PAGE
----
Sat, May 24, 2014 - Page 1 News List

Ministry confirms scientist’s defection

REMOTE RISK?The former leader of the nation’s remote sensing research center, who now works for China, was not involved in sensitive projects, the government said

By Chiu Yi-tung and Jake Chung  /  Staff reporter, with staff writer and CNA

Remote sensing scientist Chen Kun-shan, former head of the Center for Space and Remote Sensing Research at National Central University, points to a satellite photograph on March 30, 2011.

Photo: Hsieh Wen-hua, Taipei Times

Remote sensing scientist Chen Kun-shan (陳錕山) was not involved in any sensitive research projects in Taiwan before he defected to China, the Ministry of National Defense said yesterday.

Chen, head of the Center for Space and Remote Sensing Research at National Central University (NCU) since 2001, disappeared in September last year. He is now working at China’s State Key Laboratory of Remote Sensing Science under Beijing’s high-profile “Thousand Talents Program,” which seeks to attract overseas scientists.

In a front-page story yesterday, the Chinese-language Liberty Times (the Taipei Times’ sister newspaper) cited an intelligence source as saying that Chen’s defection posed a “serious threat” to Taiwan’s national security.

As head of the center, Chen had access to satellite images covering Taiwan and China’s military deployments, and was in a category of government employees with access to state secrets and restricted from visiting China, the report said.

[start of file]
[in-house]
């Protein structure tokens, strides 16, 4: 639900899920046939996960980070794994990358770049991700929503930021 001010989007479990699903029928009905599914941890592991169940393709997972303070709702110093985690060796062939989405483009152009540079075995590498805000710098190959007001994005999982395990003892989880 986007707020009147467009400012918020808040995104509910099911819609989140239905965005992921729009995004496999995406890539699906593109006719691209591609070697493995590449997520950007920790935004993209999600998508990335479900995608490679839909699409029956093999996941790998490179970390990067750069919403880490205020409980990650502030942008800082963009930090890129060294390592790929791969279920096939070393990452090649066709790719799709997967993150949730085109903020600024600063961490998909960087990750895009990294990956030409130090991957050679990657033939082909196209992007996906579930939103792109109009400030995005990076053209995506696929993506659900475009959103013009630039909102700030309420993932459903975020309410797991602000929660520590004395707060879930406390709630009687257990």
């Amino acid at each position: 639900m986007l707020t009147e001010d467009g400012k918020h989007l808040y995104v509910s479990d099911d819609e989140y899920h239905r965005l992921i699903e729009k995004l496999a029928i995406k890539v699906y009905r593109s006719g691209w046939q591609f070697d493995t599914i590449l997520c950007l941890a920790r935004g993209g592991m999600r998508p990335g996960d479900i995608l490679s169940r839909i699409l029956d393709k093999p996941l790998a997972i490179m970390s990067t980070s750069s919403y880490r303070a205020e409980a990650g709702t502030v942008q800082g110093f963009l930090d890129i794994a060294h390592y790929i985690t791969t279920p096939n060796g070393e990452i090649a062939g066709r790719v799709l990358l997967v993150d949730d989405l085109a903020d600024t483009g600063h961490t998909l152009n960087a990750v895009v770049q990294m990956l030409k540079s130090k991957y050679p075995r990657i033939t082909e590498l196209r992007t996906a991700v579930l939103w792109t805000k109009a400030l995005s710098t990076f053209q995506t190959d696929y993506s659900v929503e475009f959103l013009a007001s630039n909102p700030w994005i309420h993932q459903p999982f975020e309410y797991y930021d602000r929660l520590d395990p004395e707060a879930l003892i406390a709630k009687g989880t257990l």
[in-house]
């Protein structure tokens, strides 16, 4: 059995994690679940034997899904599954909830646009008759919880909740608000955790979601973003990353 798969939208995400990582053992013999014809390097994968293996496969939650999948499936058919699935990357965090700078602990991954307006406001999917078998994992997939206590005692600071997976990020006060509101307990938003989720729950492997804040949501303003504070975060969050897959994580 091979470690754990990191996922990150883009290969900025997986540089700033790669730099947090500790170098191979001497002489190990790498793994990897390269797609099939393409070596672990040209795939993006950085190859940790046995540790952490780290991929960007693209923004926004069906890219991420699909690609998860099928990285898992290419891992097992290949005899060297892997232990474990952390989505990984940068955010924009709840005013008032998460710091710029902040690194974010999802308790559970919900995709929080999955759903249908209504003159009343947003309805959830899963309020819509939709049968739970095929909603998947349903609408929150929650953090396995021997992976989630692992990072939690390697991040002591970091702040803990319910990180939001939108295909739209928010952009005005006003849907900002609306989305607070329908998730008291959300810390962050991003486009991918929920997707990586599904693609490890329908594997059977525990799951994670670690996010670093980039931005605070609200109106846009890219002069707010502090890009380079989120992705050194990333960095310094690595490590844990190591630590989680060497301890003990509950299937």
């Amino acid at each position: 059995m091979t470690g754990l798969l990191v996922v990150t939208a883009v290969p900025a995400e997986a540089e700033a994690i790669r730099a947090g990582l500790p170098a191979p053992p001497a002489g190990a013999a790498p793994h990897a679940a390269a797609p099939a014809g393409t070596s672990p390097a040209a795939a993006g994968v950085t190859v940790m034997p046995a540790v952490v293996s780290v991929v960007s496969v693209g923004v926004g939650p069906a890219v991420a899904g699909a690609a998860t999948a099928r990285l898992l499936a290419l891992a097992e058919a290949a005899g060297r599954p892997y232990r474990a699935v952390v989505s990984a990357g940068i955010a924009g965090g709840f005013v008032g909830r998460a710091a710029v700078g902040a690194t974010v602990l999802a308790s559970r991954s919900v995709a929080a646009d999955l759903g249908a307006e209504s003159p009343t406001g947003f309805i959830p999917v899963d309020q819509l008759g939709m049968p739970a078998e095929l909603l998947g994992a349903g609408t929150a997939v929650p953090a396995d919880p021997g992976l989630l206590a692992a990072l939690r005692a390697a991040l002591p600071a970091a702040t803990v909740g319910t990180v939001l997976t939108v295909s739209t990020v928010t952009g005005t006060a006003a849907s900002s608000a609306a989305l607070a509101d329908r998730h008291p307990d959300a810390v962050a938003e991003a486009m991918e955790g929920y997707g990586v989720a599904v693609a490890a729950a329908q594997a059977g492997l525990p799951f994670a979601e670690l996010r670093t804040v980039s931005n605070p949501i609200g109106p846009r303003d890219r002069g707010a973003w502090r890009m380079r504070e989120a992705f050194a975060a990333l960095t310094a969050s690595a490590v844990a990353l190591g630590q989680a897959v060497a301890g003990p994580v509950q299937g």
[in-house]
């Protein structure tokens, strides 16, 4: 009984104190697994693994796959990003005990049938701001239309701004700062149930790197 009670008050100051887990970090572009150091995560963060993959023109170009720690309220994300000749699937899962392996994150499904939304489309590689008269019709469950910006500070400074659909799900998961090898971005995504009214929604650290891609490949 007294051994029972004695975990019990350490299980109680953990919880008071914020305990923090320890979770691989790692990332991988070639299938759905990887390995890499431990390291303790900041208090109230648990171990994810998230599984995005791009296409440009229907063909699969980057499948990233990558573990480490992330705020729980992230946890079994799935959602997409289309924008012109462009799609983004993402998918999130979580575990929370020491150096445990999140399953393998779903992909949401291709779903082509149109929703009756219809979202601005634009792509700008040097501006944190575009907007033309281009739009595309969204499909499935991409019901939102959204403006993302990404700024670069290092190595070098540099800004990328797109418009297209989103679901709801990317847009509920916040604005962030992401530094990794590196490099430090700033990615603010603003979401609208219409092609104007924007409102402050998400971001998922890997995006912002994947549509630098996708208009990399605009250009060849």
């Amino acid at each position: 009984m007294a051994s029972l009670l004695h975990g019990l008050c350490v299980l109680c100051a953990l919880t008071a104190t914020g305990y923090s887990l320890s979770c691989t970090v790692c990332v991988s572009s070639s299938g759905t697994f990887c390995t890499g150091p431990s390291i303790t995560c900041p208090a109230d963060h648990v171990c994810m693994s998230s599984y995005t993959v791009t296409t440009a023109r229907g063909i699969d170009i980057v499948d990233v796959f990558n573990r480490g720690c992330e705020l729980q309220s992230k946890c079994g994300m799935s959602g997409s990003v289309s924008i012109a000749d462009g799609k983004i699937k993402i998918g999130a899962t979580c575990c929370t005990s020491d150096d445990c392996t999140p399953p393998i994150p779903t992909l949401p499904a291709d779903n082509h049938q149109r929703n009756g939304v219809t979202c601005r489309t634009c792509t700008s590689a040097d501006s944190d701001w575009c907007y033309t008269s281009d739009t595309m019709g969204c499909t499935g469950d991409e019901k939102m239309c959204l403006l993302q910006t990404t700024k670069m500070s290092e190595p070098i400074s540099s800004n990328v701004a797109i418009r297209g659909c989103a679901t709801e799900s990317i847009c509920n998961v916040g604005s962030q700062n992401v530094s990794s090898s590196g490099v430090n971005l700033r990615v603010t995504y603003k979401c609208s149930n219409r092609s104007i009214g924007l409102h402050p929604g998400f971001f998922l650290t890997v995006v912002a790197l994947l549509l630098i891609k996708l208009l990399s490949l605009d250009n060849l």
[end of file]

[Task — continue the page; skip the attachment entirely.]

However, Ministry of Defense spokesman Major General David Lo (羅紹和) yesterday said that Chen had undertaken research projects commissioned by the Chung-Shan Institute of Science and Technology (CSIST, 中山科學研究院) and the ministry’s Communications Development Office, all of which were academic in nature and unrelated to key military technologies.

Meanwhile, Ministry of Education Secretary-General Wang Tsuo-tai (王作台) said that Chen was suspended by the university in November last year, two months after he went absent without leave.

Wang said the university learned through Chinese media reports in March that Chen had been hired to work at State Key Laboratory of Remote Sensing Science.

The reports were later verified with Beijing through the Mainland Affairs Council, he added.

The university confirmed yesterday that it had decided on April 7 to dismiss Chen and had submitted his case to the Ministry of Education for final approval.

Kainan University vice president David Huang (黃適卓) yesterday lambasted Minister of Education Chiang Wei-ling (蔣偉寧), accusing the education ministry of failing to implement proper preventive mechanisms on cross-strait academic interaction.

Huang said Chiang should take full responsibility for what he described as a “national security fiasco” and step down, as Chuang had been instrumental in promoting the disloyal Chen to his position at the NCU center.

Huang said China has long coveted Taiwanese technology and has been using the guise of academic interaction to implement its “united front” rhetoric.

Huang said that China is still absorbing what it can of Taiwan’s academic research, especially in nanotechnology, agricultural sciences and husbandry, and information technology, in which Taiwan has made significant advances.

Cooperation between academia and the military has a long history, and many military projects have sought the participation of educators, Huang said, adding that these professors have been targeted by Chinese intelligence for contact.

Before both sides of the Taiwan Strait agreed to academic exchanges, contacting Taiwanese academics had been the job of Taiwanese businesspeople in China, Huang said, adding that after academic exchanges were approved, China has used that channel to contact educators directly.

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